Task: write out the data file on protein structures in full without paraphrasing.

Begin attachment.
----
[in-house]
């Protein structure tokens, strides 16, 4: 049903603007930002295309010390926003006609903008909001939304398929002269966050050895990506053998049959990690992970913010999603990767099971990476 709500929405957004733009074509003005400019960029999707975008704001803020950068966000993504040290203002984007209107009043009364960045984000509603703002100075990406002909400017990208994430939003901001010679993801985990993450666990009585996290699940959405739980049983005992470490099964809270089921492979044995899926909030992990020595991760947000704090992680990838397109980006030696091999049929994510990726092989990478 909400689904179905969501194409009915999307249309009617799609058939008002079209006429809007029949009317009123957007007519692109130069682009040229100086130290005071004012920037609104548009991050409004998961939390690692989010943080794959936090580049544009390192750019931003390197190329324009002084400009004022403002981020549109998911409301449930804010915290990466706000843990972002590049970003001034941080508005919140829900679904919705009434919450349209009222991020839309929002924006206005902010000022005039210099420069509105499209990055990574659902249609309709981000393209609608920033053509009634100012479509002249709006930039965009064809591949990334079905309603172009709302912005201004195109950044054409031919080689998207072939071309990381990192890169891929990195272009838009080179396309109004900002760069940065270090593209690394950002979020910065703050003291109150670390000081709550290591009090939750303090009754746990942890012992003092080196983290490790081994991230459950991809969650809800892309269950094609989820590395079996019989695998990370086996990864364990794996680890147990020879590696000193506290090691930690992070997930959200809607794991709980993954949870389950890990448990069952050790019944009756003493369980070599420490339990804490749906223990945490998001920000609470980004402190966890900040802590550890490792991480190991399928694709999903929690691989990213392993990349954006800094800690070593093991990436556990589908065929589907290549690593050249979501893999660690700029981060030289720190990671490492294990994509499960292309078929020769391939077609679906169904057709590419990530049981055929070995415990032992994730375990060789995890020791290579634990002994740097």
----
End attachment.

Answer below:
[in-house]
């Protein structure tokens, strides 16, 4: 049903603007930002295309010390926003006609903008909001939304398929002269966050050895990506053998049959990690992970913010999603990767099971990476 709500929405957004733009074509003005400019960029999707975008704001803020950068966000993504040290203002984007209107009043009364960045984000509603703002100075990406002909400017990208994430939003901001010679993801985990993450666990009585996290699940959405739980049983005992470490099964809270089921492979044995899926909030992990020595991760947000704090992680990838397109980006030696091999049929994510990726092989990478 909400689904179905969501194409009915999307249309009617799609058939008002079209006429809007029949009317009123957007007519692109130069682009040229100086130290005071004012920037609104548009991050409004998961939390690692989010943080794959936090580049544009390192750019931003390197190329324009002084400009004022403002981020549109998911409301449930804010915290990466706000843990972002590049970003001034941080508005919140829900679904919705009434919450349209009222991020839309929002924006206005902010000022005039210099420069509105499209990055990574659902249609309709981000393209609608920033053509009634100012479509002249709006930039965009064809591949990334079905309603172009709302912005201004195109950044054409031919080689998207072939071309990381990192890169891929990195272009838009080179396309109004900002760069940065270090593209690394950002979020910065703050003291109150670390000081709550290591009090939750303090009754746990942890012992003092080196983290490790081994991230459950991809969650809800892309269950094609989820590395079996019989695998990370086996990864364990794996680890147990020879590696000193506290090691930690992070997930959200809607794991709980993954949870389950890990448990069952050790019944009756003493369980070599420490339990804490749906223990945490998001920000609470980004402190966890900040802590550890490792991480190991399928694709999903929690691989990213392993990349954006800094800690070593093991990436556990589908065929589907290549690593050249979501893999660690700029981060030289720190990671490492294990994509499960292309078929020769391939077609679906169904057709590419990530049981055929070995415990032992994730375990060789995890020791290579634990002994740097």